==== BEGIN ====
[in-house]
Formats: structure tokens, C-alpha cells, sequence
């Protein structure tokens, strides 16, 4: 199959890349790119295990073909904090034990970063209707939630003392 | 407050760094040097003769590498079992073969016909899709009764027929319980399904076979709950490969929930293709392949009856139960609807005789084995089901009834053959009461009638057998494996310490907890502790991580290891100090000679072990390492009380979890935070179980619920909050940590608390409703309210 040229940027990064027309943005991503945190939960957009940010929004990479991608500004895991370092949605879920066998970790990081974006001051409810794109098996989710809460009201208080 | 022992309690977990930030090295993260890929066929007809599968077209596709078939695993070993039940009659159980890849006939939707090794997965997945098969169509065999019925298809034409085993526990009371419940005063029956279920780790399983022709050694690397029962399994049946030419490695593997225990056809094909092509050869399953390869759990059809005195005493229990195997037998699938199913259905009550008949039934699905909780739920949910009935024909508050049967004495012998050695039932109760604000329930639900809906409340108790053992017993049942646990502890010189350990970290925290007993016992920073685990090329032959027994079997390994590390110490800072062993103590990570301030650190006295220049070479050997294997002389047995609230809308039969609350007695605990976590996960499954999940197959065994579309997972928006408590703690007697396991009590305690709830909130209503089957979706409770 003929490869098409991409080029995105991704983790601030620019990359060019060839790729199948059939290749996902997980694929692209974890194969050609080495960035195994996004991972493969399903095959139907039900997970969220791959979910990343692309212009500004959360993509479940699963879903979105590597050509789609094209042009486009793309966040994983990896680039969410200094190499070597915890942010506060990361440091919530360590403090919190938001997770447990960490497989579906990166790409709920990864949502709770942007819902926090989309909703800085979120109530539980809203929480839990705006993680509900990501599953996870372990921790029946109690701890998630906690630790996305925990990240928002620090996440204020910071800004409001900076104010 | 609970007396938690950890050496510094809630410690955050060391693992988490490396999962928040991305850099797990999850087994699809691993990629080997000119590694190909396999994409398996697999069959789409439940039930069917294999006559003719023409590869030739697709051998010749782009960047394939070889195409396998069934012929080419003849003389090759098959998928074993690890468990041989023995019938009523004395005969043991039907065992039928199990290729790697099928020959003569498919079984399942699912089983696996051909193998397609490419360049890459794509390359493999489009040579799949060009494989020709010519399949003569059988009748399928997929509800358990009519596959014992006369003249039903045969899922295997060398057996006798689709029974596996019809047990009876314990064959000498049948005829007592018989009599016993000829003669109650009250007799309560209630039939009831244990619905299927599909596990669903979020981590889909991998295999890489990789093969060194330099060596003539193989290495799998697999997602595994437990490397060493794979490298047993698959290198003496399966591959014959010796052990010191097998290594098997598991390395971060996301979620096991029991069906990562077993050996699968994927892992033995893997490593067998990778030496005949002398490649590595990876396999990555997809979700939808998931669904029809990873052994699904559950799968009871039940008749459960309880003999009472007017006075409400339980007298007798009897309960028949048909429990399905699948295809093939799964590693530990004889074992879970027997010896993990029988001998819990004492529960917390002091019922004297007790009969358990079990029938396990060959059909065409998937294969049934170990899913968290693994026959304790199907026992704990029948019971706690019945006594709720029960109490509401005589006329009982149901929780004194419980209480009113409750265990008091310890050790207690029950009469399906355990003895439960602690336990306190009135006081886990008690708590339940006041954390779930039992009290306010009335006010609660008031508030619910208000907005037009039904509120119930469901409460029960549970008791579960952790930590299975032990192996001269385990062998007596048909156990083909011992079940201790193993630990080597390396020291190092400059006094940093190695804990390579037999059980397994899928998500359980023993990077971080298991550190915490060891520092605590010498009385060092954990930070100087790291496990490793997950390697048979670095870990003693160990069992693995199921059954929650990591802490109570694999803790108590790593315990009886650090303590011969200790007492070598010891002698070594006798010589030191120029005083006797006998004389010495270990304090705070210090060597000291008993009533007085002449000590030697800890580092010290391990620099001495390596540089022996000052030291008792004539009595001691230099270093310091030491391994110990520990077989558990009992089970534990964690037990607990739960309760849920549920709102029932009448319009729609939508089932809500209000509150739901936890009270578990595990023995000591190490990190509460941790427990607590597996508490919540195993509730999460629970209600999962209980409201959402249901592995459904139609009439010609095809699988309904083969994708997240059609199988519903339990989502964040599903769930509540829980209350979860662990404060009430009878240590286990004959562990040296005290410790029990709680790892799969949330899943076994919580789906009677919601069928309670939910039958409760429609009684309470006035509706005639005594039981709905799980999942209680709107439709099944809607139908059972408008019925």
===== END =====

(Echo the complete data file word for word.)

[in-house]
Formats: structure tokens, C-alpha cells, sequence
């Protein structure tokens, strides 16, 4: 199959890349790119295990073909904090034990970063209707939630003392 | 407050760094040097003769590498079992073969016909899709009764027929319980399904076979709950490969929930293709392949009856139960609807005789084995089901009834053959009461009638057998494996310490907890502790991580290891100090000679072990390492009380979890935070179980619920909050940590608390409703309210 040229940027990064027309943005991503945190939960957009940010929004990479991608500004895991370092949605879920066998970790990081974006001051409810794109098996989710809460009201208080 | 022992309690977990930030090295993260890929066929007809599968077209596709078939695993070993039940009659159980890849006939939707090794997965997945098969169509065999019925298809034409085993526990009371419940005063029956279920780790399983022709050694690397029962399994049946030419490695593997225990056809094909092509050869399953390869759990059809005195005493229990195997037998699938199913259905009550008949039934699905909780739920949910009935024909508050049967004495012998050695039932109760604000329930639900809906409340108790053992017993049942646990502890010189350990970290925290007993016992920073685990090329032959027994079997390994590390110490800072062993103590990570301030650190006295220049070479050997294997002389047995609230809308039969609350007695605990976590996960499954999940197959065994579309997972928006408590703690007697396991009590305690709830909130209503089957979706409770 003929490869098409991409080029995105991704983790601030620019990359060019060839790729199948059939290749996902997980694929692209974890194969050609080495960035195994996004991972493969399903095959139907039900997970969220791959979910990343692309212009500004959360993509479940699963879903979105590597050509789609094209042009486009793309966040994983990896680039969410200094190499070597915890942010506060990361440091919530360590403090919190938001997770447990960490497989579906990166790409709920990864949502709770942007819902926090989309909703800085979120109530539980809203929480839990705006993680509900990501599953996870372990921790029946109690701890998630906690630790996305925990990240928002620090996440204020910071800004409001900076104010 | 609970007396938690950890050496510094809630410690955050060391693992988490490396999962928040991305850099797990999850087994699809691993990629080997000119590694190909396999994409398996697999069959789409439940039930069917294999006559003719023409590869030739697709051998010749782009960047394939070889195409396998069934012929080419003849003389090759098959998928074993690890468990041989023995019938009523004395005969043991039907065992039928199990290729790697099928020959003569498919079984399942699912089983696996051909193998397609490419360049890459794509390359493999489009040579799949060009494989020709010519399949003569059988009748399928997929509800358990009519596959014992006369003249039903045969899922295997060398057996006798689709029974596996019809047990009876314990064959000498049948005829007592018989009599016993000829003669109650009250007799309560209630039939009831244990619905299927599909596990669903979020981590889909991998295999890489990789093969060194330099060596003539193989290495799998697999997602595994437990490397060493794979490298047993698959290198003496399966591959014959010796052990010191097998290594098997598991390395971060996301979620096991029991069906990562077993050996699968994927892992033995893997490593067998990778030496005949002398490649590595990876396999990555997809979700939808998931669904029809990873052994699904559950799968009871039940008749459960309880003999009472007017006075409400339980007298007798009897309960028949048909429990399905699948295809093939799964590693530990004889074992879970027997010896993990029988001998819990004492529960917390002091019922004297007790009969358990079990029938396990060959059909065409998937294969049934170990899913968290693994026959304790199907026992704990029948019971706690019945006594709720029960109490509401005589006329009982149901929780004194419980209480009113409750265990008091310890050790207690029950009469399906355990003895439960602690336990306190009135006081886990008690708590339940006041954390779930039992009290306010009335006010609660008031508030619910208000907005037009039904509120119930469901409460029960549970008791579960952790930590299975032990192996001269385990062998007596048909156990083909011992079940201790193993630990080597390396020291190092400059006094940093190695804990390579037999059980397994899928998500359980023993990077971080298991550190915490060891520092605590010498009385060092954990930070100087790291496990490793997950390697048979670095870990003693160990069992693995199921059954929650990591802490109570694999803790108590790593315990009886650090303590011969200790007492070598010891002698070594006798010589030191120029005083006797006998004389010495270990304090705070210090060597000291008993009533007085002449000590030697800890580092010290391990620099001495390596540089022996000052030291008792004539009595001691230099270093310091030491391994110990520990077989558990009992089970534990964690037990607990739960309760849920549920709102029932009448319009729609939508089932809500209000509150739901936890009270578990595990023995000591190490990190509460941790427990607590597996508490919540195993509730999460629970209600999962209980409201959402249901592995459904139609009439010609095809699988309904083969994708997240059609199988519903339990989502964040599903769930509540829980209350979860662990404060009430009878240590286990004959562990040296005290410790029990709680790892799969949330899943076994919580789906009677919601069928309670939910039958409760429609009684309470006035509706005639005594039981709905799980999942209680709107439709099944809607139908059972408008019925």